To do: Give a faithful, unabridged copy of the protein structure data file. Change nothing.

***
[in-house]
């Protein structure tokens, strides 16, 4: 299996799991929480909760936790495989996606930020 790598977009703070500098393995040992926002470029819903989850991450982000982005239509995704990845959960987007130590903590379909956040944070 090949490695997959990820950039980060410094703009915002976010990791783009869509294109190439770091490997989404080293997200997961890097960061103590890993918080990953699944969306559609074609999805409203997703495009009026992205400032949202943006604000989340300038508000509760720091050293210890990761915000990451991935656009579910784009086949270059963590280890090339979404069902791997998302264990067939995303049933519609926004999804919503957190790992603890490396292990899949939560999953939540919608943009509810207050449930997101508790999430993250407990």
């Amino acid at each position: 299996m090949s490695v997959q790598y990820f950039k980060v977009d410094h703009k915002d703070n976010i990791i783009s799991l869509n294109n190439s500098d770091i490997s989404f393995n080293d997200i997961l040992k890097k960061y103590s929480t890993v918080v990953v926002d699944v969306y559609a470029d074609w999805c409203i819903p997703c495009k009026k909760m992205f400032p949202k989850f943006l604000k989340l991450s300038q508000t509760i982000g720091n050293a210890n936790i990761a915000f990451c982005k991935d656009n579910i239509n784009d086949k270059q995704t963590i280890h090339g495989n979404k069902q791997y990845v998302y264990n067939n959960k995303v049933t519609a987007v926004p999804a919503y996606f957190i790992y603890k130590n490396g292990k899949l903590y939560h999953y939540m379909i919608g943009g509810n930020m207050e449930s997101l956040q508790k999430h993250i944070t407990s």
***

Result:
[in-house]
């Protein structure tokens, strides 16, 4: 299996799991929480909760936790495989996606930020 790598977009703070500098393995040992926002470029819903989850991450982000982005239509995704990845959960987007130590903590379909956040944070 090949490695997959990820950039980060410094703009915002976010990791783009869509294109190439770091490997989404080293997200997961890097960061103590890993918080990953699944969306559609074609999805409203997703495009009026992205400032949202943006604000989340300038508000509760720091050293210890990761915000990451991935656009579910784009086949270059963590280890090339979404069902791997998302264990067939995303049933519609926004999804919503957190790992603890490396292990899949939560999953939540919608943009509810207050449930997101508790999430993250407990």
């Amino acid at each position: 299996m090949s490695v997959q790598y990820f950039k980060v977009d410094h703009k915002d703070n976010i990791i783009s799991l869509n294109n190439s500098d770091i490997s989404f393995n080293d997200i997961l040992k890097k960061y103590s929480t890993v918080v990953v926002d699944v969306y559609a470029d074609w999805c409203i819903p997703c495009k009026k909760m992205f400032p949202k989850f943006l604000k989340l991450s300038q508000t509760i982000g720091n050293a210890n936790i990761a915000f990451c982005k991935d656009n579910i239509n784009d086949k270059q995704t963590i280890h090339g495989n979404k069902q791997y990845v998302y264990n067939n959960k995303v049933t519609a987007v926004p999804a919503y996606f957190i790992y603890k130590n490396g292990k899949l903590y939560h999953y939540m379909i919608g943009g509810n930020m207050e449930s997101l956040q508790k999430h993250i944070t407990s």